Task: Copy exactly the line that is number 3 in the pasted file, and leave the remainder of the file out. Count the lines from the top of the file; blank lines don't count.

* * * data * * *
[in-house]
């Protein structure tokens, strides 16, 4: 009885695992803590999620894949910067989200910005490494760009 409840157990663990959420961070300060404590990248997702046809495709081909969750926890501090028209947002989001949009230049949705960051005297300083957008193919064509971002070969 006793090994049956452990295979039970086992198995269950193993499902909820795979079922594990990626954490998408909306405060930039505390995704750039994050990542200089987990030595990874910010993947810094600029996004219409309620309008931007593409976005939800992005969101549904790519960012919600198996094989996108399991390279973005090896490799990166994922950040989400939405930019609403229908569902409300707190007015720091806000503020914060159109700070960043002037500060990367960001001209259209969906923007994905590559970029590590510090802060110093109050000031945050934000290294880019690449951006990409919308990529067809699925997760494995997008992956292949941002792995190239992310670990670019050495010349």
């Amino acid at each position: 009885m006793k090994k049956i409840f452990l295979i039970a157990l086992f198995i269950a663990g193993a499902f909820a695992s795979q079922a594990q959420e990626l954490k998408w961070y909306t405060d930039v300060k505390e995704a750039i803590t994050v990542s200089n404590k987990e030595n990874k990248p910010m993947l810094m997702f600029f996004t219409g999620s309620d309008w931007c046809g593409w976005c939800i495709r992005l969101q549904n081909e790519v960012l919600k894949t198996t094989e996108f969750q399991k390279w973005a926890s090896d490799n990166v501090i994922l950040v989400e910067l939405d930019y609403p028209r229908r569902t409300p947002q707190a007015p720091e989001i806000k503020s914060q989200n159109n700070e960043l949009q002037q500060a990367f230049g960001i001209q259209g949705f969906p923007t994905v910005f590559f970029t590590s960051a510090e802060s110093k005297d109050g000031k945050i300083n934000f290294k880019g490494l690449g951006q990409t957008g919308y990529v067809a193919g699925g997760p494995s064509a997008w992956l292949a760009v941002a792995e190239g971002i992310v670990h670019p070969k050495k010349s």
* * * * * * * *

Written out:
């Amino acid at each position: 009885m006793k090994k049956i409840f452990l295979i039970a157990l086992f198995i269950a663990g193993a499902f909820a695992s795979q079922a594990q959420e990626l954490k998408w961070y909306t405060d930039v300060k505390e995704a750039i803590t994050v990542s200089n404590k987990e030595n990874k990248p910010m993947l810094m997702f600029f996004t219409g999620s309620d309008w931007c046809g593409w976005c939800i495709r992005l969101q549904n081909e790519v960012l919600k894949t198996t094989e996108f969750q399991k390279w973005a926890s090896d490799n990166v501090i994922l950040v989400e910067l939405d930019y609403p028209r229908r569902t409300p947002q707190a007015p720091e989001i806000k503020s914060q989200n159109n700070e960043l949009q002037q500060a990367f230049g960001i001209q259209g949705f969906p923007t994905v910005f590559f970029t590590s960051a510090e802060s110093k005297d109050g000031k945050i300083n934000f290294k880019g490494l690449g951006q990409t957008g919308y990529v067809a193919g699925g997760p494995s064509a997008w992956l292949a760009v941002a792995e190239g971002i992310v670990h670019p070969k050495k010349s």